Spring allergies got you down? Research suggests that following the right
diet may help ease allergy symptoms in some people.
For example, clear soups can help thin mucus and clear nasal passages. Some
studies suggest that the probiotic Lactobacillus acidophilus strain L-92, often
added to yogurt or milk, may help ease Japanese cedar-pollen allergy. Vitamin C
may help minimize many spring allergy symptoms.
WebMD turned to two nutritional experts for their advice on foods to help
Cool it off. A cool compress or a cool shower can help calm a fiery rash. Gently pat dry and then moisturize.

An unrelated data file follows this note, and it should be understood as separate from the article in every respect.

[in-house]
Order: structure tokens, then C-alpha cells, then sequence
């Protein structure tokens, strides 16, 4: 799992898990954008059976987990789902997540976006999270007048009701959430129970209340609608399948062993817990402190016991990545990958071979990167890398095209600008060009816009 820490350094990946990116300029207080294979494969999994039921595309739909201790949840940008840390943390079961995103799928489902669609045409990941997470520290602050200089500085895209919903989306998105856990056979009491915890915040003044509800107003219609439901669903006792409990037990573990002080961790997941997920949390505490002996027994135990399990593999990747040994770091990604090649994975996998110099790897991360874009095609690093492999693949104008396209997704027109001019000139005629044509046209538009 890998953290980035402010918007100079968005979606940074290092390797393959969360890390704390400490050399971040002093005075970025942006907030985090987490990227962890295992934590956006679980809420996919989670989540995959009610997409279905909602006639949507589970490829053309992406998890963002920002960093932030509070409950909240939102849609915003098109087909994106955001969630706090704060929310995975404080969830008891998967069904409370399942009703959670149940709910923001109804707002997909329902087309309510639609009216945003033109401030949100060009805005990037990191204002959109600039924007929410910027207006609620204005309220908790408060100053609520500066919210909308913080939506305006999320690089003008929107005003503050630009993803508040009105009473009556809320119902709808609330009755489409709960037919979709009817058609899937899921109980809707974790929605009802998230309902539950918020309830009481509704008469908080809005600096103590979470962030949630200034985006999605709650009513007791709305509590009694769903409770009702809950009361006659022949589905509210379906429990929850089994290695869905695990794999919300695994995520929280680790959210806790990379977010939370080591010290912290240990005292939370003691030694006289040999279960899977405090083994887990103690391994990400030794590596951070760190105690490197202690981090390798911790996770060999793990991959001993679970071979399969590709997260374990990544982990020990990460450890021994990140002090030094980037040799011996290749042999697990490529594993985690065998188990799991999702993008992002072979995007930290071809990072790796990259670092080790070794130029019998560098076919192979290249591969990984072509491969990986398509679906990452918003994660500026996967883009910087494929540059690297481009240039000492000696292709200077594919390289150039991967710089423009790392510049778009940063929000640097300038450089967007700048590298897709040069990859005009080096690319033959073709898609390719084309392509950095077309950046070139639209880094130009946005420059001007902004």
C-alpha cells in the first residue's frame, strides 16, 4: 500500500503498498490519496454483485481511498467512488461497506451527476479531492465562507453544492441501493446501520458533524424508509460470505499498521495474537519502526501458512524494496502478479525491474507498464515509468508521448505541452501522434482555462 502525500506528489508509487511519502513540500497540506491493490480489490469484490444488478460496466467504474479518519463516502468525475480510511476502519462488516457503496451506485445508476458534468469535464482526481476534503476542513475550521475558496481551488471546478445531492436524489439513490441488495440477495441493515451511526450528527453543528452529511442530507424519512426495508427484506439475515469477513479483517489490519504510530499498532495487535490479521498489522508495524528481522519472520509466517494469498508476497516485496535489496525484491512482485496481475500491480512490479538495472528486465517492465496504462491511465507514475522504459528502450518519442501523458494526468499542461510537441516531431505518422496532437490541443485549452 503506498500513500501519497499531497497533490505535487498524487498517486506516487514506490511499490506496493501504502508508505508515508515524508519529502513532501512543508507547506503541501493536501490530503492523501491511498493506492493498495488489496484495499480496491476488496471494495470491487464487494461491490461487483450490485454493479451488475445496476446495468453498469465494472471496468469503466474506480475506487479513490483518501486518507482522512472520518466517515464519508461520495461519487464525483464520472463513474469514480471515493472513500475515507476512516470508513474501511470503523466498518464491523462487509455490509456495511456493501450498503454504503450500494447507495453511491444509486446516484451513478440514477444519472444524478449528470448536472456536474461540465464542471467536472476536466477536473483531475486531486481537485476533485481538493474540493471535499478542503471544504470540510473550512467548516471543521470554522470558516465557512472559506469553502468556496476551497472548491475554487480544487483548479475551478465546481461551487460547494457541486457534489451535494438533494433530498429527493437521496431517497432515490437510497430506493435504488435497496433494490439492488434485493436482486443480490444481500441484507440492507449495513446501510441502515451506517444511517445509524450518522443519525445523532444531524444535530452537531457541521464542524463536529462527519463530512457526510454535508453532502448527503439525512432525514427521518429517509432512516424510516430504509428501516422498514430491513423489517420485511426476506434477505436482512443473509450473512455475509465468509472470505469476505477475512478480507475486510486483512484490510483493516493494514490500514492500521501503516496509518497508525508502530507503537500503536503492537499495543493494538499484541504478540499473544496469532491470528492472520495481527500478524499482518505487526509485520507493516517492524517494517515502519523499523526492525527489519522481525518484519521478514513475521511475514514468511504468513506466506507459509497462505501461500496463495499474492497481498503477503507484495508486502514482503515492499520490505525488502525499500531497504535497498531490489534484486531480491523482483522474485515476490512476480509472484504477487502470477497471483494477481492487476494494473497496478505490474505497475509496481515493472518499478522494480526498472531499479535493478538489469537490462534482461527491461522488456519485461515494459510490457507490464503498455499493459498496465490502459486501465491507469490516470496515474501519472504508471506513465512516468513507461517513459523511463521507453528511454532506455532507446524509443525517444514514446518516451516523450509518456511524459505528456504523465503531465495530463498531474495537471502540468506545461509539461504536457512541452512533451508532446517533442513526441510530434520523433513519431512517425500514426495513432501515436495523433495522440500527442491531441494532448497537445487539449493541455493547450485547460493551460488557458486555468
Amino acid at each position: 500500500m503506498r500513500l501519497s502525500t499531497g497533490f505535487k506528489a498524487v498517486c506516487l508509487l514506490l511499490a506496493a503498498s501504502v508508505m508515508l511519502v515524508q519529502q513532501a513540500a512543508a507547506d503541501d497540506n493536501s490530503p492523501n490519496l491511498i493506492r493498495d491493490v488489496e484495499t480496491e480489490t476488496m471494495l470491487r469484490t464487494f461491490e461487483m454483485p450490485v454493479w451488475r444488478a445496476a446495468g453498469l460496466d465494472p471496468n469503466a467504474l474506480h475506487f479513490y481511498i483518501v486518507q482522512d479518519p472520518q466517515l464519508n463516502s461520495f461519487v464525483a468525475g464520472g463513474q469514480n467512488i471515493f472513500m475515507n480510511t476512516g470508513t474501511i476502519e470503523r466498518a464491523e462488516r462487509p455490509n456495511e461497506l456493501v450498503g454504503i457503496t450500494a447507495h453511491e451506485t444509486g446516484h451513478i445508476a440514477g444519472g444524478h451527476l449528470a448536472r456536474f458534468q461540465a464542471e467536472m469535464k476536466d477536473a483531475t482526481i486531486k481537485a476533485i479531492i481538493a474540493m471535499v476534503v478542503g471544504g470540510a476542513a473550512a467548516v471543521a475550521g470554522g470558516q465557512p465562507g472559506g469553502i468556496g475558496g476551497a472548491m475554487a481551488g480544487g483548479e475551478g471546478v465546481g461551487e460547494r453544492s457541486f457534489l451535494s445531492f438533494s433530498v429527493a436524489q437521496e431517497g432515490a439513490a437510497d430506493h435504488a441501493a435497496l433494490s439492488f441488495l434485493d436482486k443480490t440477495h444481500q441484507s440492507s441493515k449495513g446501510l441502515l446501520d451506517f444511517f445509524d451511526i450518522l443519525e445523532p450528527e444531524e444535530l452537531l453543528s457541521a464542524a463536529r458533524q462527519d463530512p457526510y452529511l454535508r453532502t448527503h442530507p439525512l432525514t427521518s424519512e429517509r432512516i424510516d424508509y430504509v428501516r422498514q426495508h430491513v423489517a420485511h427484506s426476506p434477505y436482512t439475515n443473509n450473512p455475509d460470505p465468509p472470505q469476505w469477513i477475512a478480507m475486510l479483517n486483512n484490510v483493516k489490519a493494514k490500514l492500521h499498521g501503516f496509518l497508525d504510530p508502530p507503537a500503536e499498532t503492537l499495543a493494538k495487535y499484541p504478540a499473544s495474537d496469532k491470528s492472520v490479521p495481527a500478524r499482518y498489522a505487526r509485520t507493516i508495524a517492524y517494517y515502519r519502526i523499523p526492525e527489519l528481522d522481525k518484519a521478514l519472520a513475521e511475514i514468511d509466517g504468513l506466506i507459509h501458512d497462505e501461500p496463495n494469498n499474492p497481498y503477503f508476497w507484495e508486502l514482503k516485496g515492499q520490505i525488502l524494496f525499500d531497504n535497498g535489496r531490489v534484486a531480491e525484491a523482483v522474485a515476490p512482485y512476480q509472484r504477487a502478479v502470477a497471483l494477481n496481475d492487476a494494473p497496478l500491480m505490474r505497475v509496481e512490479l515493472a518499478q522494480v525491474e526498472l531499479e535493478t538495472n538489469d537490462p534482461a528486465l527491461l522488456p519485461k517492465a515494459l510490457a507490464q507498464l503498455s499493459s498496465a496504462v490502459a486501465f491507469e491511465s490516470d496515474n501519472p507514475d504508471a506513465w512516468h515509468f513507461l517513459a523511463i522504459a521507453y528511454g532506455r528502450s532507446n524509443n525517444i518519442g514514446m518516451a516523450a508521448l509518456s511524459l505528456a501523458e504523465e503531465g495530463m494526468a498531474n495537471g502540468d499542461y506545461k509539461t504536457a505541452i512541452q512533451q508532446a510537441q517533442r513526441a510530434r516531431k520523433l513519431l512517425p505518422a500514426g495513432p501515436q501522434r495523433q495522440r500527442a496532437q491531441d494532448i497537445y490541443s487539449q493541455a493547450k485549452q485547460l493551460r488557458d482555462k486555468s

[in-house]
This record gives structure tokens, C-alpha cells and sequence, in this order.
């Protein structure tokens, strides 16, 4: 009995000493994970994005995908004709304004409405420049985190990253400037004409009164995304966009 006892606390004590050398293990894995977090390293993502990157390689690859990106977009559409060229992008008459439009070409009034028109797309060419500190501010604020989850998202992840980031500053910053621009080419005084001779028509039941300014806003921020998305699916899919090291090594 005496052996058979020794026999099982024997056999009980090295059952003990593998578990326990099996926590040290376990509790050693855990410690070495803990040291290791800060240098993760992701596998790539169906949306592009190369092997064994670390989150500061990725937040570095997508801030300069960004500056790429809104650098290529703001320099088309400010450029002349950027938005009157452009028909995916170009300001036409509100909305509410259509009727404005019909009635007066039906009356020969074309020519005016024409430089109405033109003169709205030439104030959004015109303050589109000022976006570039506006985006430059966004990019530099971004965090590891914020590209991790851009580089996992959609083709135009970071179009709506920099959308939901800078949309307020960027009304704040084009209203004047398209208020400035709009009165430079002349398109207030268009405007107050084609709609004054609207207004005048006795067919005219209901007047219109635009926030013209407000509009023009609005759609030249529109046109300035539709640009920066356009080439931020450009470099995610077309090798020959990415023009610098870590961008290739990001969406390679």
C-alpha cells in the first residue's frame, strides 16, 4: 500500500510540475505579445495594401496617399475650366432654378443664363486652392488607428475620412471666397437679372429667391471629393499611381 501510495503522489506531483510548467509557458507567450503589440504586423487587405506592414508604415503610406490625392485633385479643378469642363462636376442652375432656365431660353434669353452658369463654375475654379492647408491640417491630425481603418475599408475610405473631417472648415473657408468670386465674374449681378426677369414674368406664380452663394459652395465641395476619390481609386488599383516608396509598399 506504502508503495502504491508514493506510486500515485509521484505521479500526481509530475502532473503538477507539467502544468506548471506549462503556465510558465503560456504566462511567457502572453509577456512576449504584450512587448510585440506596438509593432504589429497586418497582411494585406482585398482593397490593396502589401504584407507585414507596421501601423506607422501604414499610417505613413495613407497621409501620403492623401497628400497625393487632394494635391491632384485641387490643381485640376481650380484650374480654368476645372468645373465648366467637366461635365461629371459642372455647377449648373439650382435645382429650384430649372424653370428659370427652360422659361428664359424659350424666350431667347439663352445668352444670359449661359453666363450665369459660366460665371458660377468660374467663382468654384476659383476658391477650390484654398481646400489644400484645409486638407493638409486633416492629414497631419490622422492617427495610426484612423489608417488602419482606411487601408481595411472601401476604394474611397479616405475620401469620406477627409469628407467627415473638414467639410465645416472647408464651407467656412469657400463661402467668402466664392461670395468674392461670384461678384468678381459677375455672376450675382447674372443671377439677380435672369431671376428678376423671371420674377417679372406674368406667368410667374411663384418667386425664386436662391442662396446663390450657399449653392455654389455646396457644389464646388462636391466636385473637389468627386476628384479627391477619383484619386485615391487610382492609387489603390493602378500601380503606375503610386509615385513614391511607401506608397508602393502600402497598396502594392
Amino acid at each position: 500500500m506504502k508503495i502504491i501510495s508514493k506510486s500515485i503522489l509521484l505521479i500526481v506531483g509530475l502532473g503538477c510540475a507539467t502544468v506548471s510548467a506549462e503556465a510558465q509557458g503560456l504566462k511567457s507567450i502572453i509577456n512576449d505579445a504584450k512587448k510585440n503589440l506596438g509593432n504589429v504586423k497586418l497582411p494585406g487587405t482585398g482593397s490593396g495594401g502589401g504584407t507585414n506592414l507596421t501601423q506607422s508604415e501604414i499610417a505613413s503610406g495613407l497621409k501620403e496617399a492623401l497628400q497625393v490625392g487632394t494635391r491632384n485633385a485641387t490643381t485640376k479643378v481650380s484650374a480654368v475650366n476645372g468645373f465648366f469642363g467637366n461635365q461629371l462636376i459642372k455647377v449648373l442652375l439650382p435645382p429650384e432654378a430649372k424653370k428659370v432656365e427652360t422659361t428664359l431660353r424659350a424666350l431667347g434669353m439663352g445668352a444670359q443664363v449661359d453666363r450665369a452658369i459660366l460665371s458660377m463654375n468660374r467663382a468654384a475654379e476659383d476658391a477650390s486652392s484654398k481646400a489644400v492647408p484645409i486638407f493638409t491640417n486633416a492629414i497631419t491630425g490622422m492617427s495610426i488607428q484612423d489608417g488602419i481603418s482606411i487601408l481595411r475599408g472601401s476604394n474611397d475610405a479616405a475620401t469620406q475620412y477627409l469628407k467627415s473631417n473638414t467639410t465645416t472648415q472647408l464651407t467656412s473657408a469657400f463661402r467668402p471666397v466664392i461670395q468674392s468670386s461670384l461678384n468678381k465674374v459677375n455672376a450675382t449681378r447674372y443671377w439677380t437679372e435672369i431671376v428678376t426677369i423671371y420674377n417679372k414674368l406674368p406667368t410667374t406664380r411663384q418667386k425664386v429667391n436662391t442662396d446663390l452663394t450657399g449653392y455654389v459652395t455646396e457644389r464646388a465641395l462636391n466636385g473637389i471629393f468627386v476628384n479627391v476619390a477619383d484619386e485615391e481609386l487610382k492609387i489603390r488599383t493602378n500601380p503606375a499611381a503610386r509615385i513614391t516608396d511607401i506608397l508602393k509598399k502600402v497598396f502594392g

Soak it. Colloidal oatmeal is oatmeal that is ground down to a powder so it mixes well with water. For some people, it can calm inflamed skin. But some people can be sensitive and have reactions to oatmeal. To try it, go for lukewarm, not hot water. Hot water can irritate and dry your skin.
Add anti-itch cream. Over-the-counter hydrocortisone cream or calamine lotion may relieve itching.
Loosen it up. Don’t wear tight clothes. They can irritate your rash. Play it loose and cool.
For severe symptoms, try a damp dressing. First find a soft cotton garment like a long-sleeve T-shirt or long underwear. Soak it in water, wring it out and then put it on. Wear a garment over top that's snug, but not too tight.
Rashes or skin problems that last should always be checked out by a doctor, even if they get a little better by home treatment. They could be a sign of a serious medical condition.